In my last post, I discussed how President Trump and Attorney General Sessions—both strong supporters of capital punishment—might seek to increase use of the federal death penalty (and how this effort might be resisted). In this post, I consider how capital punishment might fare in the states under the Trump administration.
The most important background point here is that Trump has very little direct authority over the death penalty in the states. However, there are a few ways in which the Trump administration could facilitate executions of individuals already sentenced to death in state courts. The difficulty of acquiring lethal injection drugs has been a major obstacle to executions in recent years, and the Trump administration could attempt to facilitate the acquisition of such drugs by states. The administration also could utilize a previously-unused provision in federal law to expedite federal court post-conviction review of state death sentences. However, both projects would be of questionable legality, and it is unclear whether they would ultimately succeed.
Facilitating the Acquisition of Lethal Injection Drugs By The States
Perhaps the most significant current obstacle to the death penalty in the states is the difficulty of acquiring drugs for lethal injection. Death penalty opponents have many pharmaceutical companies to desist from selling their products for use in executions. European Union human rights law provides a , since many of the drugs are manufactured by European companies forbidden from exporting products for use in executions. As a result, many states have attempted to acquire drugs from third-party distributors, attracting the interest of federal regulatory agencies including the Food and Drug Administration (FDA) and the Drug Enforcement Administration (DEA).
Since 2011, the DEA and FDA have or from several states that have tried to acquire drugs from unlicensed importers, including Alabama, Arizona, Georgia, Kentucky, Nebraska, Ohio, South Carolina, Tennessee, and Texas. As a result, many states have been forced to delay executions due to inability to acquire drugs.
If the Trump administration wishes to expedite executions, it may instruct the DEA and FDA to use their enforcement discretion to allow the importation of lethal injection drugs from unlicensed providers. However, doing so would be clearly illegal under established law.
Prior to 2012, the FDA that it could use enforcement discretion to allow importation of lethal injection drugs. However, in a challenge brought by a number of death row inmates, the United States District Court for the District of Columbia , concluding that §801(a) of the Food, Drug, and Cosmetic Act created a mandatory duty for the FDA to block importation of unlicensed drugs—and that as a result, exercising “enforcement discretion” to allow unlicensed importation of lethal injection drugs would be arbitrary and capricious under §706(2)(a) of the Administrative Procedure Act. The DC Circuit . Attempts to reinstitute the pre-2012 “enforcement discretion” regime would therefore likely fail.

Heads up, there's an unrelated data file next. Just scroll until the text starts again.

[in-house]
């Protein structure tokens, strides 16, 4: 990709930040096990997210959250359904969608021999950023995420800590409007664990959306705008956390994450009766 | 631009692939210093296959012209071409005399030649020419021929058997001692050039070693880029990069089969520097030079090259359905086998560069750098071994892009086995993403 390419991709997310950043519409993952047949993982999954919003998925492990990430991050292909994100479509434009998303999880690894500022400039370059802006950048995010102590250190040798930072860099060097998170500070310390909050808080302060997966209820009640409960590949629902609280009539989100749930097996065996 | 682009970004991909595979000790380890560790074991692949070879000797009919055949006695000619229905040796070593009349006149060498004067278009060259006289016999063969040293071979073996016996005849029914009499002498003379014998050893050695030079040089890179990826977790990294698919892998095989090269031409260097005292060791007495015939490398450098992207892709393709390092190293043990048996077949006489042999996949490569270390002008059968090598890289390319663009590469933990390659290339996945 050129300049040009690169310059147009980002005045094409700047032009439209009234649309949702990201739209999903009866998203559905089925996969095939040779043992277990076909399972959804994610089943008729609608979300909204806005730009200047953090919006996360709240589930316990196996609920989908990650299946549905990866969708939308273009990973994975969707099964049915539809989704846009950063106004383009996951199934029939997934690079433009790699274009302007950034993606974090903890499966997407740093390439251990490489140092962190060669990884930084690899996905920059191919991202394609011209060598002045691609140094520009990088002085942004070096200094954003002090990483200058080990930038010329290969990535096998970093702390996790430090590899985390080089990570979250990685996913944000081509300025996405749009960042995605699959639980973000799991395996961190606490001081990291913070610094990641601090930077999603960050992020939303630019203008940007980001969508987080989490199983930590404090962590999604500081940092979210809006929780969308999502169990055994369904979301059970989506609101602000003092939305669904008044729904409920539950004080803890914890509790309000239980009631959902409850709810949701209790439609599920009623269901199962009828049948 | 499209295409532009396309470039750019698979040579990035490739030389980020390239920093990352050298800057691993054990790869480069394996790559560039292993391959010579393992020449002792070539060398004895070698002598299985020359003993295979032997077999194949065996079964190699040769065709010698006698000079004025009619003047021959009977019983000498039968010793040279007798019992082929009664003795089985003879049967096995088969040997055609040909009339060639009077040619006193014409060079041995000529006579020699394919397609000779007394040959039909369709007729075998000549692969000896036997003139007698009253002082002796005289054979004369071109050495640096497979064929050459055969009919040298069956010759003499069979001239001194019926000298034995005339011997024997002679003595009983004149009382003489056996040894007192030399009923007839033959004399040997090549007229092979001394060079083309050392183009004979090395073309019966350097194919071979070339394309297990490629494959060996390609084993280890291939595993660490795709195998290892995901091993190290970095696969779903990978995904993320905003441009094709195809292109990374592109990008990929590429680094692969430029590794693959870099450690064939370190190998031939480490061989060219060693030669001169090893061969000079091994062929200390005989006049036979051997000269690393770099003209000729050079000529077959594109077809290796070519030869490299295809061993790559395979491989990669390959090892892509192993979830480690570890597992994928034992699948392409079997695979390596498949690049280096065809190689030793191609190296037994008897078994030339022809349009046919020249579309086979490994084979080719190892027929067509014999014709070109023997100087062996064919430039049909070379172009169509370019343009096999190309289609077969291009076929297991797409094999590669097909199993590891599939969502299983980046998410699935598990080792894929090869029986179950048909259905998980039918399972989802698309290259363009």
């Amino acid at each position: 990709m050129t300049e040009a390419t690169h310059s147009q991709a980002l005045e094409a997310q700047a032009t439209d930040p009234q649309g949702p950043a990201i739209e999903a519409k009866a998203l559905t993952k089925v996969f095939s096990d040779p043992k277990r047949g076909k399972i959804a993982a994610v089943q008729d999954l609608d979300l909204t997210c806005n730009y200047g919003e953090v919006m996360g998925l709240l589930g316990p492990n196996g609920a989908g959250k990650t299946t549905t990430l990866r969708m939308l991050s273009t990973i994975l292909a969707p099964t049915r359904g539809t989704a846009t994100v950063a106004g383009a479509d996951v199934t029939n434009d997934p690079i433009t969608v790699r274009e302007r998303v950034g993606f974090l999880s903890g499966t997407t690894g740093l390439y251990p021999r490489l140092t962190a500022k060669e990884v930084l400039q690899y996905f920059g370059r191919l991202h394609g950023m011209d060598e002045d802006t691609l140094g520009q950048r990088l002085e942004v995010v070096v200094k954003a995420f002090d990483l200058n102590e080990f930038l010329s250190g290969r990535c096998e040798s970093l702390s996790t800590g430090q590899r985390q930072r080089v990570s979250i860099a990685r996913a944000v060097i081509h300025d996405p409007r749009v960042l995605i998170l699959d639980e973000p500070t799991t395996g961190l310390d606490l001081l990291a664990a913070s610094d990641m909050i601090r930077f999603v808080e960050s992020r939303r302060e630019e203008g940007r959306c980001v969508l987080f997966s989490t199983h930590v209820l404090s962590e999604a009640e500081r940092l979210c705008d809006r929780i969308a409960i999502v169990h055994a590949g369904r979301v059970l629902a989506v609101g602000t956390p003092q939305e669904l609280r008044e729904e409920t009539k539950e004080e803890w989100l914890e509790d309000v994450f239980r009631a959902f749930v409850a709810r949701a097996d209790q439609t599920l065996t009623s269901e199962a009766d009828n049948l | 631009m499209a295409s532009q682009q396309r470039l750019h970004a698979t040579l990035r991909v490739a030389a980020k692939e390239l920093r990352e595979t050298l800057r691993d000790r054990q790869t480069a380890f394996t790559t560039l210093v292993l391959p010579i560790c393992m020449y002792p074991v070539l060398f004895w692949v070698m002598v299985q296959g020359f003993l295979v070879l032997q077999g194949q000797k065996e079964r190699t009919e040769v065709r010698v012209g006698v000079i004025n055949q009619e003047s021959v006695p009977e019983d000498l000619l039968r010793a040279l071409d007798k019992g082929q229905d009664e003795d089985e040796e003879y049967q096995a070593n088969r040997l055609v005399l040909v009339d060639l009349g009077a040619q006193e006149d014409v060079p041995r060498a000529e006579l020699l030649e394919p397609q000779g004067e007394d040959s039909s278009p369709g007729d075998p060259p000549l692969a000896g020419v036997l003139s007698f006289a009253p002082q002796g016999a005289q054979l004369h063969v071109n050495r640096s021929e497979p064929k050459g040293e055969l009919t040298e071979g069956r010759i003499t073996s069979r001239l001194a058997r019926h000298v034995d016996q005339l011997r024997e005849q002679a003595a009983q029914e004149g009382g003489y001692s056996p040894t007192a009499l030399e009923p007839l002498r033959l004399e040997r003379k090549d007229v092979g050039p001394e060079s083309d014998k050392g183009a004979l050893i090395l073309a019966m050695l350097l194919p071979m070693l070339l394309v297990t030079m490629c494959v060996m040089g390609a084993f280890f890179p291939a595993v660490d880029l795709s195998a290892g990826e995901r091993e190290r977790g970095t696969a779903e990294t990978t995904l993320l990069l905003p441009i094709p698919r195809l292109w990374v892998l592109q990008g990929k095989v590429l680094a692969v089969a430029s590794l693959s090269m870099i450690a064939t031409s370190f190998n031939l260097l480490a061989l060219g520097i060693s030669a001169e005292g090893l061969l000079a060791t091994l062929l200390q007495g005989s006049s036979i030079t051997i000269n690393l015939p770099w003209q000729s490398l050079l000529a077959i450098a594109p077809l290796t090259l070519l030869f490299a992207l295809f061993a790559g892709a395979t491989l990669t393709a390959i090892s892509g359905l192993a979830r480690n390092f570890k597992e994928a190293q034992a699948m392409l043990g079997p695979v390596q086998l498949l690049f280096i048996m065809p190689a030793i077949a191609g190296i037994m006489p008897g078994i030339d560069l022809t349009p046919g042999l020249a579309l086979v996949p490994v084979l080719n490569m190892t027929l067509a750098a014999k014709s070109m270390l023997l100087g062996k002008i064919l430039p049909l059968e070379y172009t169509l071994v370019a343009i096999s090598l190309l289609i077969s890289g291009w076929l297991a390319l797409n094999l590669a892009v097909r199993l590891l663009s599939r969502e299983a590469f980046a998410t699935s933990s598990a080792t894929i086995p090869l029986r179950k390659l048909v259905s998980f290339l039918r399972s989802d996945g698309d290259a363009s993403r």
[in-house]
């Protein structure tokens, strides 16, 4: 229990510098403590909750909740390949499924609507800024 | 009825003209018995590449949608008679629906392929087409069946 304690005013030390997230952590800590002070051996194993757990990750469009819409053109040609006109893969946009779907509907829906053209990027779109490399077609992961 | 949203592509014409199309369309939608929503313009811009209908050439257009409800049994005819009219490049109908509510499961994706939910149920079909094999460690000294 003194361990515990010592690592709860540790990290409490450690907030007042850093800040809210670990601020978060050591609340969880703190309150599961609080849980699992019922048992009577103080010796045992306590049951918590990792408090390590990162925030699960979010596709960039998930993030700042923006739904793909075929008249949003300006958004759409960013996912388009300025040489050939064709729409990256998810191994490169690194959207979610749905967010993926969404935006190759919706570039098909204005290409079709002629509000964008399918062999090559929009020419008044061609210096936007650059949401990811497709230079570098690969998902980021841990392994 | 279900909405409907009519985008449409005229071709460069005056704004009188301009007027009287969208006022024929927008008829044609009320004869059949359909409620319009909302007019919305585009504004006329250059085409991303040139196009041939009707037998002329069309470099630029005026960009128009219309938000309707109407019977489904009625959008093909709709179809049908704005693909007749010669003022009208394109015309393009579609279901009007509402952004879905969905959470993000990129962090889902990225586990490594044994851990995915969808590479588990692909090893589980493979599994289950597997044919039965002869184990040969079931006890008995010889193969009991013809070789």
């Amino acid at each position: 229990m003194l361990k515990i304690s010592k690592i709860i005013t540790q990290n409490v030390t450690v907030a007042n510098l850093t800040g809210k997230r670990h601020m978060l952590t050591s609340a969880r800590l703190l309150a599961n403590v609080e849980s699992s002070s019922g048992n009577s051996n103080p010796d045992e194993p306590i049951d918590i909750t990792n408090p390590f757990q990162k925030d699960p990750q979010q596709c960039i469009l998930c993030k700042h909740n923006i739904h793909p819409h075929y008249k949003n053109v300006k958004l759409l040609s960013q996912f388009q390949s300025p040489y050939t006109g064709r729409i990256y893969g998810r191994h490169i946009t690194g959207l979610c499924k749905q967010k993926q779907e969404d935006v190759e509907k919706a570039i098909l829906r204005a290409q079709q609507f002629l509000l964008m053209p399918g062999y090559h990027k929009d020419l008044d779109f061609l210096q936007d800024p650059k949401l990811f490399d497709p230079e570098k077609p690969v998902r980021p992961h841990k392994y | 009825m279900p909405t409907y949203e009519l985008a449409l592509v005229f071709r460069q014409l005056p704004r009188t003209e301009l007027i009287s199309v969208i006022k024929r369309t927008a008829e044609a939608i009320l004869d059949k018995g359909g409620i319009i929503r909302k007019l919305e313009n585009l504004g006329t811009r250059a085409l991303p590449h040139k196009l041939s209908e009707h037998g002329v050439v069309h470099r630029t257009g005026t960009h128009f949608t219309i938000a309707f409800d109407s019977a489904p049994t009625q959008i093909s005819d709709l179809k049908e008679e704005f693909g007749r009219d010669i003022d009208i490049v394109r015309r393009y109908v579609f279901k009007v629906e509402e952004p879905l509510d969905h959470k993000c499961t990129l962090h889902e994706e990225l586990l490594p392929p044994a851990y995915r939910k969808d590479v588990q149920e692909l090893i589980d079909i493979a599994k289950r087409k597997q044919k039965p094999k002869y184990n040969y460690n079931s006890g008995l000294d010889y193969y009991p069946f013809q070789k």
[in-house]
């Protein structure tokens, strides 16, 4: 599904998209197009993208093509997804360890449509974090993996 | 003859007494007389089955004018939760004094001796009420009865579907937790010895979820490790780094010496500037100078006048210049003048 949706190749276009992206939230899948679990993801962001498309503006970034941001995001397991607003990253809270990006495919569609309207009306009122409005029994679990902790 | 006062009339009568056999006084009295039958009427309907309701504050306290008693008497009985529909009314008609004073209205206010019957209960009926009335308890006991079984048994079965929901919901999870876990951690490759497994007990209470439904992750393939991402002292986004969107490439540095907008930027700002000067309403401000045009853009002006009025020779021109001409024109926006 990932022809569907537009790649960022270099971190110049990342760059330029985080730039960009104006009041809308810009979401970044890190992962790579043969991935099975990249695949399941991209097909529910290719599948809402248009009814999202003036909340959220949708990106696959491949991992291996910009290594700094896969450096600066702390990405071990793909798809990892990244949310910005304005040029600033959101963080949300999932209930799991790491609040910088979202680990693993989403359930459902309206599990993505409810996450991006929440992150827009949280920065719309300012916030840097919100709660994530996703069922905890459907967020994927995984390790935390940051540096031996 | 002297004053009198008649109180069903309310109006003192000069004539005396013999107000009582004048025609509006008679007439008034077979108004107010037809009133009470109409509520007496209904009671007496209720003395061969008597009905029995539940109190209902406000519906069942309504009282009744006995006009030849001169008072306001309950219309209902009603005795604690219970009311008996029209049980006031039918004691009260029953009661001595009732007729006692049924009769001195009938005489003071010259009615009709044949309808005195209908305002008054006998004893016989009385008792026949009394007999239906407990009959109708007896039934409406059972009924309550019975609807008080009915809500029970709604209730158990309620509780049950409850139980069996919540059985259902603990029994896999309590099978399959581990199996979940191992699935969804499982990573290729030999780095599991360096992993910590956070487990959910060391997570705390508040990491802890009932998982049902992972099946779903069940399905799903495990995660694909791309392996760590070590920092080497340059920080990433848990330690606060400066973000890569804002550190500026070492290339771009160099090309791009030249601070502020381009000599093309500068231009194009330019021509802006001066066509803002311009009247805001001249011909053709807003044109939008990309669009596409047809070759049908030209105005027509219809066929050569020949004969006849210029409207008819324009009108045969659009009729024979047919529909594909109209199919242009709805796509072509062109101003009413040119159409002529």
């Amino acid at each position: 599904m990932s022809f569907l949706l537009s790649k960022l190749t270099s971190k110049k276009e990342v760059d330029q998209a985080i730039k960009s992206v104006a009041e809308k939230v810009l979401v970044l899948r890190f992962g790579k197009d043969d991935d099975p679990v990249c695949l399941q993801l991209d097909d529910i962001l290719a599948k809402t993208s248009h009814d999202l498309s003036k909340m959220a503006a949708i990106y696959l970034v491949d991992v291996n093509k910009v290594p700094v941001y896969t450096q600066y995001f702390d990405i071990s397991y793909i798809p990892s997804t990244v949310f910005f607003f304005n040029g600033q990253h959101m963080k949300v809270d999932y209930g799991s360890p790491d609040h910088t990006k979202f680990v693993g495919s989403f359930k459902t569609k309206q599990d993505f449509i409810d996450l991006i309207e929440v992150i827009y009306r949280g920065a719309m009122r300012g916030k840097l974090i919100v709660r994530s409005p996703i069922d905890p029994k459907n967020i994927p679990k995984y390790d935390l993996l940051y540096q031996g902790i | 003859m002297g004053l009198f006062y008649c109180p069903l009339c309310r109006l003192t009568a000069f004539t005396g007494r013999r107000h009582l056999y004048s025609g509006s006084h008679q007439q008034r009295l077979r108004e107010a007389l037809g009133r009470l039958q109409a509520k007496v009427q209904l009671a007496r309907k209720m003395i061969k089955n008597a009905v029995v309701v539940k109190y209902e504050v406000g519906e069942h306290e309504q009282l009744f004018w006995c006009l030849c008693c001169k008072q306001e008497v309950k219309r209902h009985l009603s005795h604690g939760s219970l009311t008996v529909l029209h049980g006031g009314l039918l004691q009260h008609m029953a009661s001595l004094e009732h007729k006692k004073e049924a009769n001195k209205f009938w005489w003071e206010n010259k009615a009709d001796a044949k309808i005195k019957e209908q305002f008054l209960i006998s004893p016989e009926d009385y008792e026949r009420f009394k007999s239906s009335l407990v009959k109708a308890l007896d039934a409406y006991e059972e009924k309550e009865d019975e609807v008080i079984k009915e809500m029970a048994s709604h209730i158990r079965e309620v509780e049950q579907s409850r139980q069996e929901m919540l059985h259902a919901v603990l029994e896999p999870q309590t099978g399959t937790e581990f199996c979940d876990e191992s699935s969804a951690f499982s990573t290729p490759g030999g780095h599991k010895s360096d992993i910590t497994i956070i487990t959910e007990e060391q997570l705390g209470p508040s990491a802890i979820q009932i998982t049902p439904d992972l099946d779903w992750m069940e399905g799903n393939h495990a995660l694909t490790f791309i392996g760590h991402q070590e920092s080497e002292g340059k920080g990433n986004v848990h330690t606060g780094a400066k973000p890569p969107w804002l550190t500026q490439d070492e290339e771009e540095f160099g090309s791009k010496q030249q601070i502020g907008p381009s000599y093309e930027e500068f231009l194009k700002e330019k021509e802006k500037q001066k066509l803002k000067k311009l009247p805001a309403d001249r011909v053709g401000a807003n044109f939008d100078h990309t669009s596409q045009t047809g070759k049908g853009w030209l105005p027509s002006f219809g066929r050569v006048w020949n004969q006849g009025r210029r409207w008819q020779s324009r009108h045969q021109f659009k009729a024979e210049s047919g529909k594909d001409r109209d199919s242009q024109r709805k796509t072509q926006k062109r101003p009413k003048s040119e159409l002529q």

Perhaps as a result of these judicial determinations, during the early days of the Trump administration, the FDA has of blocking states’ attempts to illegally import execution drugs. However, this policy, arguing that importation of drugs for lethal injection falls into a to the requirements of the Food, Drug and Cosmetic Act. The Trump administration could take Texas’ side in this litigation, which, if successful, would again allow imports of lethal injection drugs from third-party sources.
Even if the Trump administration is unable to facilitate drug acquisition by reopening importation, there are potentially other ways that it could help states acquire lethal injection drugs. In 2011, to then-Attorney General Eric Holder, requesting that the federal government provide assistance in locating domestic sources of drugs or provide the states with drugs directly. Although Attorney General Holder , claiming that the federal government itself lacked the requisite drugs or a source for acquiring them, DOJ under Attorney General Sessions may be more hospitable to a similar request. Many states have turned to acquiring lethal injection drugs , which are not regulated by the FDA. Most compounding pharmacies have declined to participate in executions, since doing so is . But the federal government could still facilitate drug acquisition from compounding pharmacies by taking a leading role in locating private pharmacists willing to produce the drugs.